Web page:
Last Updated on January 16, 2016
As we zigged and zagged fifteen minutes through the countryside past nothing but rolling green fields and herds of lazy sheep (there are over 11 million in tiny Wales), it was hard to believe a beach could be at the end of this ride out from Swansea. Sure enough, however, the bus through the Gower Peninsula hit the Wales coastline at Rhossili Bay and we were absolutely awestruck at its natural beauty. Green hills unfold down to the sea to the southeast, while their sheer cliffs jut down to wide, sandy beaches below.
After a wind-whipped ramble along the Rhossili Bay shore, we hopped on the Gower bus and followed the coast further east for hours, passing more of those lonely sheep, sleepy fishing villages and long stretches of deserted beaches with their limestone caves and colorful shells. There was a quick stop in Port Eynon Bay, one of the Gower’s most popular beaches, before moving on to the long Oxwich Bay and finally Three Cliffs Bay, its namesake obvious even from far in the distance.
Despite its 7,800 miles of coast line (750 of which are in Wales), Britain is not considered a beach destination in the traditional sense even though you are never further than two hours from a beach anywhere in Britain. The most popular beach destinations in Britain tend to be Brighton or Cornwall but the Gower Peninsula in Southern Wales is the first of Britain’s Areas of Outstanding Natural Beauty (AONB), and Rhossili Bay was voted Best Beach in Britain in 2010.
During the summer months brave visitors can go for a swim, but the chilly Atlantic never warms up as much as the Mediterranean and we only dipped a toe in the water here. However, for surfers, especially windsurfers, the waves are just right, and for those who are not into water sports, there are endless walking and cycling paths along the coast line which can be enjoyed at any time of the year. One day we’d like to do the whole of the Cambrian Way, 275 miles of coastal pathway from Cardiff to the north of Wales.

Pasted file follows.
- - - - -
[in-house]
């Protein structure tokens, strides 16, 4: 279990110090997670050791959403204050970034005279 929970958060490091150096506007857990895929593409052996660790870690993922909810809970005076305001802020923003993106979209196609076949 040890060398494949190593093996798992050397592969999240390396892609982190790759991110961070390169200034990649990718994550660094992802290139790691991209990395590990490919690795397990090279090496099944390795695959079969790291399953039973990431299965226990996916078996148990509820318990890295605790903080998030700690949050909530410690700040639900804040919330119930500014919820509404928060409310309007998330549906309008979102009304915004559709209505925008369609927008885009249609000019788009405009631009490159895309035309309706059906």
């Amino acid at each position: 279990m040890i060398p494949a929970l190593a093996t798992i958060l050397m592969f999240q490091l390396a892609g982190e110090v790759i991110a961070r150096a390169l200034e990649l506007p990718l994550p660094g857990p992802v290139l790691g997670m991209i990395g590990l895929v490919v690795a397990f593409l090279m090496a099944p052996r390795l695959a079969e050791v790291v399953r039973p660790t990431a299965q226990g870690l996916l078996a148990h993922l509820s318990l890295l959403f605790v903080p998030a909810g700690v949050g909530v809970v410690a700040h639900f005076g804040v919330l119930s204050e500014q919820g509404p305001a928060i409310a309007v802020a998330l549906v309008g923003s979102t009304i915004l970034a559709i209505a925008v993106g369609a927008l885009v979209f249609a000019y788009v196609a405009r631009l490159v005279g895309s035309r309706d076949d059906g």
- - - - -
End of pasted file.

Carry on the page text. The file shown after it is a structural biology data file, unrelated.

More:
Speaking of Cardiff, while Swansea is a great base for exploring the Gower, with cozy bed and breakfasts for £40, no trip to Wales is complete with a stop to the ritzy Welsh capital. Cosmopolitan Cardiff prides itself on its mix of modern and historic cultural attractions like the world-class Millennium Centre – home of the Welsh National Opera, the New Theatre – the city’s oldest, built in 1906, and the truly breathtaking Cardiff Castle – one of Britain’s most significant historic structures.
The city’s luxurious spa hotels such as the grand St Davids Hotel Cardiff offer guests a weekend of relaxation and pampering. We have found, however, there are plenty of hotels in Cardiff for mid-range to budget travelers as well, and plenty of affordable attractions and things to do in the city.
Tuesday 18th of February 2014
Great post. It's a shame you didn't check out North Wales. The rugged landscape of Snowdonia is stunning and the hidden little beaches around Anglesey are also beautiful.
Just one criticism, you've listed Wales under England? Wales and England are two different countries. Along with Scotland (at the moment) and Northern Ireland they are part of the United Kingdom. Welsh people really dislike being mistaken as English as do the Scottish and Irish.
Great blog though, I'm looking forward to reading more. Diolch.
Saturday 22nd of February 2014
You are absolutely right about listing Wales wrong!! We'll have to change that. I guess we didn't think that through when we named the categories ;-) North Wales is definitely on our places to visit, btw! We'll be back :)